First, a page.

For the second time this week, protesters have come to campus.
Hundreds of demonstrators moved north along High Street, reaching Ohio State’s campus around 3 p.m. Tuesday and gathered near Thompson Library.
Tuesday marks the sixth day of protests in Columbus, Ohio, with most demonstrations taking place at the Ohio Statehouse. Protests started Thursday in response to the deaths of George Floyd, a black man who was killed in Minneapolis police custody May 25; Breonna Taylor, who was shot eight times by Louisville police in March; and other black Americans who died as a result of police action.
“I believe in basic human rights,” Alex Bise, a second-year in political science who was out protesting, said. “I can’t believe it’s 2020 and we’re still advocating for just the basic right to be alive in this country.”
As the group settled on the Oval, it chanted “Cut ties with the CPD.” Some stood on the steps of Thompson’s statue holding signs that read “Time to make a change,” and “No more killer cops.”
Jayson Velazquez, a fourth-year in environment, economy, development, and sustainability, stood on the steps of the statue with a bullhorn and read from the open letter written by three student body groups Monday demanding Ohio State cease operations with Columbus Police on campus and review contracts between University Police and Columbus Police for off-campus activities.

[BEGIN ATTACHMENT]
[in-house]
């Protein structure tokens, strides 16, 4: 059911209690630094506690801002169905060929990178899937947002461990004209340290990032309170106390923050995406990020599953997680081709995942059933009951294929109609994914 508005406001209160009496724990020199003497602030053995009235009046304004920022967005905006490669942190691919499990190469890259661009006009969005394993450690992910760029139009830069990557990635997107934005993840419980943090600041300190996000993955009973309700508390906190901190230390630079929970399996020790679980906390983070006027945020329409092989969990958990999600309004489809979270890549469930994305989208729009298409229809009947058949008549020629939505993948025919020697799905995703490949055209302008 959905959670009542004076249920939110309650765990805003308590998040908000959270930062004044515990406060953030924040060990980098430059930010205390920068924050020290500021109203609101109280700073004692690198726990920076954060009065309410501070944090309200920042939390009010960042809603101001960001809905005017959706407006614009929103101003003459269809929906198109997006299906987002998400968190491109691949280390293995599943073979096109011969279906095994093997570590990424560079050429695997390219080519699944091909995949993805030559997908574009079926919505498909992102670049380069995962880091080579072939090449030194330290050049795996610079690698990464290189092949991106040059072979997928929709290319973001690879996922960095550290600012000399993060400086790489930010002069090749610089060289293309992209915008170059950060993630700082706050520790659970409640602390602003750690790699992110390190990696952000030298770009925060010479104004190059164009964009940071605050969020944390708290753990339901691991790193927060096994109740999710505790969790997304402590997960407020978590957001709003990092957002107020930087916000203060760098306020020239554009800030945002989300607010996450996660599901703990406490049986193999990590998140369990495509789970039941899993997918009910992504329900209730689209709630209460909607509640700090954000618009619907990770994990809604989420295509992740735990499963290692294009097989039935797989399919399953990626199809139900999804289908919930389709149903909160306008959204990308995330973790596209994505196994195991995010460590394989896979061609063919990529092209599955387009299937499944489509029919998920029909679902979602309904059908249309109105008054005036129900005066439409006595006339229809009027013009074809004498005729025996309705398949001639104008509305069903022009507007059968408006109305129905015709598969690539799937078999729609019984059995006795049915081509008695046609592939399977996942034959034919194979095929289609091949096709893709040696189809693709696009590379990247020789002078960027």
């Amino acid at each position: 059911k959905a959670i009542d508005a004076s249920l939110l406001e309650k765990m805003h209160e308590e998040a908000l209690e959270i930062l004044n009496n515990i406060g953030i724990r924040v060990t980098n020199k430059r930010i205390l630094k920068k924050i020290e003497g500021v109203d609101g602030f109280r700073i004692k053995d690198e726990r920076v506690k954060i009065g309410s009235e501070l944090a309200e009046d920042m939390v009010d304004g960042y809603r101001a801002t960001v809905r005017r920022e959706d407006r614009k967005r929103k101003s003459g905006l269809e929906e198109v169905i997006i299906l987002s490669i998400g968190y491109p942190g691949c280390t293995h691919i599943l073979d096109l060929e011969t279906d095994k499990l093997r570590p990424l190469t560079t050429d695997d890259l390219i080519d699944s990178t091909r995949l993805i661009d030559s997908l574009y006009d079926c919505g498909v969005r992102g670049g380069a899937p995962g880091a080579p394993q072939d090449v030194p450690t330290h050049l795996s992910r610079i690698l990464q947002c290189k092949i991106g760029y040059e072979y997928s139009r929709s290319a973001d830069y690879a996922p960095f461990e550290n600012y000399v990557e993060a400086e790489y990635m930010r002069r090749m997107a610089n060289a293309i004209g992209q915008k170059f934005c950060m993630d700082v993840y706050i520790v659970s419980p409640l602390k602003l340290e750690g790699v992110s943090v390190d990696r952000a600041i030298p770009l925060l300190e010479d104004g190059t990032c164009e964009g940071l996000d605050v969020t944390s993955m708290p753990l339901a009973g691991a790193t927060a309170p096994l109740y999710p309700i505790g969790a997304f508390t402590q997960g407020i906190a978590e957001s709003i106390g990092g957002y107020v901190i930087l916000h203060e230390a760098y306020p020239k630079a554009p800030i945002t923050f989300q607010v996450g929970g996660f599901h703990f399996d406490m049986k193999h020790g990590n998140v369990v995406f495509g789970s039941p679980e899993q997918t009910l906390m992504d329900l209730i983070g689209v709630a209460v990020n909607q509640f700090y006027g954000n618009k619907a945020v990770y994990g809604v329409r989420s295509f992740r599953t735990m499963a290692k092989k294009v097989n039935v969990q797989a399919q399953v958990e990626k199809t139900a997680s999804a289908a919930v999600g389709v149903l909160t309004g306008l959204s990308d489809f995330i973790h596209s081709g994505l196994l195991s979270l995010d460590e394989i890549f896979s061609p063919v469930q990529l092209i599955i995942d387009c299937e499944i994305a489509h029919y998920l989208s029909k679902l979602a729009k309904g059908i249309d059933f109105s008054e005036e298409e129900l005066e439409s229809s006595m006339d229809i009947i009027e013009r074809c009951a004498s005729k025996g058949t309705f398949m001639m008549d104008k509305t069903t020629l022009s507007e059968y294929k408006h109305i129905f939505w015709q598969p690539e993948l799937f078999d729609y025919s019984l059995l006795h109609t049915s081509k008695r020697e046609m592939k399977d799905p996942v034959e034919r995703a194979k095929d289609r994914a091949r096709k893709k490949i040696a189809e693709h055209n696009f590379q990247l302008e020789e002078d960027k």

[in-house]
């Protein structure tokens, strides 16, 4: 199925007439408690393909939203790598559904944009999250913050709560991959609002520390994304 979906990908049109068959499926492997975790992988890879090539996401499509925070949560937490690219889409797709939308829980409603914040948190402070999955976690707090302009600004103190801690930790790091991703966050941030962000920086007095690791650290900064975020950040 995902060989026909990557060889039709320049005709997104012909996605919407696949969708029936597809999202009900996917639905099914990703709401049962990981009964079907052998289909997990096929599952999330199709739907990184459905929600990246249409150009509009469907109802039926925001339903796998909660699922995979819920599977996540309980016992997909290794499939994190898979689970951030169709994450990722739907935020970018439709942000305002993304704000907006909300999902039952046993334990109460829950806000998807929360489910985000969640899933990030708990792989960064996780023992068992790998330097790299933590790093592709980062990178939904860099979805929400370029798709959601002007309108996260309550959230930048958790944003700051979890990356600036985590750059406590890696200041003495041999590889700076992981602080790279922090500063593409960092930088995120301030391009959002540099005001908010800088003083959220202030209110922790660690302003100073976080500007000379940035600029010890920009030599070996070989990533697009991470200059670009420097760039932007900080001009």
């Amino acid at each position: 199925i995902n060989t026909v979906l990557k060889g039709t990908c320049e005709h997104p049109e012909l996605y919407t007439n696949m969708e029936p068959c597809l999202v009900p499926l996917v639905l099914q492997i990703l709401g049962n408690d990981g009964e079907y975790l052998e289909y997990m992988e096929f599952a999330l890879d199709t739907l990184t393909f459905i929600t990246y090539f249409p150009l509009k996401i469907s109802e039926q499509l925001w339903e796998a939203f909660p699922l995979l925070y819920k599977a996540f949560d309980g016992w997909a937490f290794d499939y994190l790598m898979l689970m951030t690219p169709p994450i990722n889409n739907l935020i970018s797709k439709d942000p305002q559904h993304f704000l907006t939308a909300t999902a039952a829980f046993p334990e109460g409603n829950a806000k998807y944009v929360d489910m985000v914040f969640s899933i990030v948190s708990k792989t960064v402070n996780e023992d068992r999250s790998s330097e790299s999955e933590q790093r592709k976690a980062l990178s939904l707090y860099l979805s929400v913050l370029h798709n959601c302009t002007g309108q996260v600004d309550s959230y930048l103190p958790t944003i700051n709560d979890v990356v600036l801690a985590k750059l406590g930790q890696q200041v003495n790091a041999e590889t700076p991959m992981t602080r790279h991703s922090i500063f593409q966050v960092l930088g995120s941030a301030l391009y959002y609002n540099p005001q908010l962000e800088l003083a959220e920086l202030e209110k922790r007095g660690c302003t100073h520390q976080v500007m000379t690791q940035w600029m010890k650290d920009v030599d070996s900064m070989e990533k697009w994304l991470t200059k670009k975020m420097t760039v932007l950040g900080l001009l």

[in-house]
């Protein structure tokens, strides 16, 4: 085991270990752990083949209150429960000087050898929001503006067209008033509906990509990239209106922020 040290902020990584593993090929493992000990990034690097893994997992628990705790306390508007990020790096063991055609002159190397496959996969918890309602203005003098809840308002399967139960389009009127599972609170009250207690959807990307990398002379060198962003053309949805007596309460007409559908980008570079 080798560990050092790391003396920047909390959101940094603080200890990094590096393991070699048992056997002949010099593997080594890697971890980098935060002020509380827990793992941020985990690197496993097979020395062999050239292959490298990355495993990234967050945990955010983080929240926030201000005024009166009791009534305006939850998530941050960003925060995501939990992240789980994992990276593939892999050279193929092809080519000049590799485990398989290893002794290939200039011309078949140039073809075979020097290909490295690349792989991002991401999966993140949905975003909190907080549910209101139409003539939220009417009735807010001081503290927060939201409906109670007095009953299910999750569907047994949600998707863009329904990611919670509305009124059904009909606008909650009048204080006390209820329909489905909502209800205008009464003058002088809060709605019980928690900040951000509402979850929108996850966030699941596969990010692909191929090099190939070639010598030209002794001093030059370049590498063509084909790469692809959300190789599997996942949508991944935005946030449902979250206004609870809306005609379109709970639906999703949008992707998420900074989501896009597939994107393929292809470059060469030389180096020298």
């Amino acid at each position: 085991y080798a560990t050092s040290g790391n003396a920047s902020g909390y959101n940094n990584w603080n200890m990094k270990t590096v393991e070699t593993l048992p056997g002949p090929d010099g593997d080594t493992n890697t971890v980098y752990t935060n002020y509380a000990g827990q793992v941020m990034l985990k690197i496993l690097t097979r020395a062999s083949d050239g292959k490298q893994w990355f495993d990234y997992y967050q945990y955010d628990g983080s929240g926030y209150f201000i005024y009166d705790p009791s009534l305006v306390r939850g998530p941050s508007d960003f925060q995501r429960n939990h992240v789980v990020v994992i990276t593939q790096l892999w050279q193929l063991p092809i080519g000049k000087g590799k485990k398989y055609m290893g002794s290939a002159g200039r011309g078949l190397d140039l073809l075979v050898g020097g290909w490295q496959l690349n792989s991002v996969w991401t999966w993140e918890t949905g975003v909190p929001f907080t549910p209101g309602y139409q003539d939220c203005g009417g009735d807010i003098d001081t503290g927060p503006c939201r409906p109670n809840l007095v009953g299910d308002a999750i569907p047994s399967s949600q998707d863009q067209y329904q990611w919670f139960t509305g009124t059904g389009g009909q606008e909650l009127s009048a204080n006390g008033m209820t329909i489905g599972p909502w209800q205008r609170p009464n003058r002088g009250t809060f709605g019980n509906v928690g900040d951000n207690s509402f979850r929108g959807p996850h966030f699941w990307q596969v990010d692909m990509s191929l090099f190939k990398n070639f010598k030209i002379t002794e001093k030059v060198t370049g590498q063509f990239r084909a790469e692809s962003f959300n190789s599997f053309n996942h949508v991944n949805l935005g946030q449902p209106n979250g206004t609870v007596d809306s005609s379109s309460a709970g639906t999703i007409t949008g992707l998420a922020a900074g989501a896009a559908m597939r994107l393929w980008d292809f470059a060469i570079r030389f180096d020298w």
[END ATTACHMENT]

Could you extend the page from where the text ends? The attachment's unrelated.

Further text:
Velazquez also condemned Columbus Police for pepper-spraying Lantern student journalists.
“If you did not see the Lantern journalists, who are student journalists here at Ohio State campus, were asked to leave, were harassed by Columbus PD,” Velazquez said. “They showed their credentials and they were not allowed to stay. They were sprayed.”
After he concluded his statement, he asked the crowd, “So again, can we get ‘Cut ties with the CPD?””
The crowd responded, “Cut ties with the CPD.”
At around 4 p.m., the group headed off the Oval and started marching south down North High Street toward the Statehouse.
On Saturday, about 50 demonstrators marched onto campus and sat on the Oval as a University Police officer watched from his vehicle.
The group did not address any university official or administrator but rested and treated pepper spray burns before heading back downtown to join up with a group of protesters that was marching north from the Statehouse.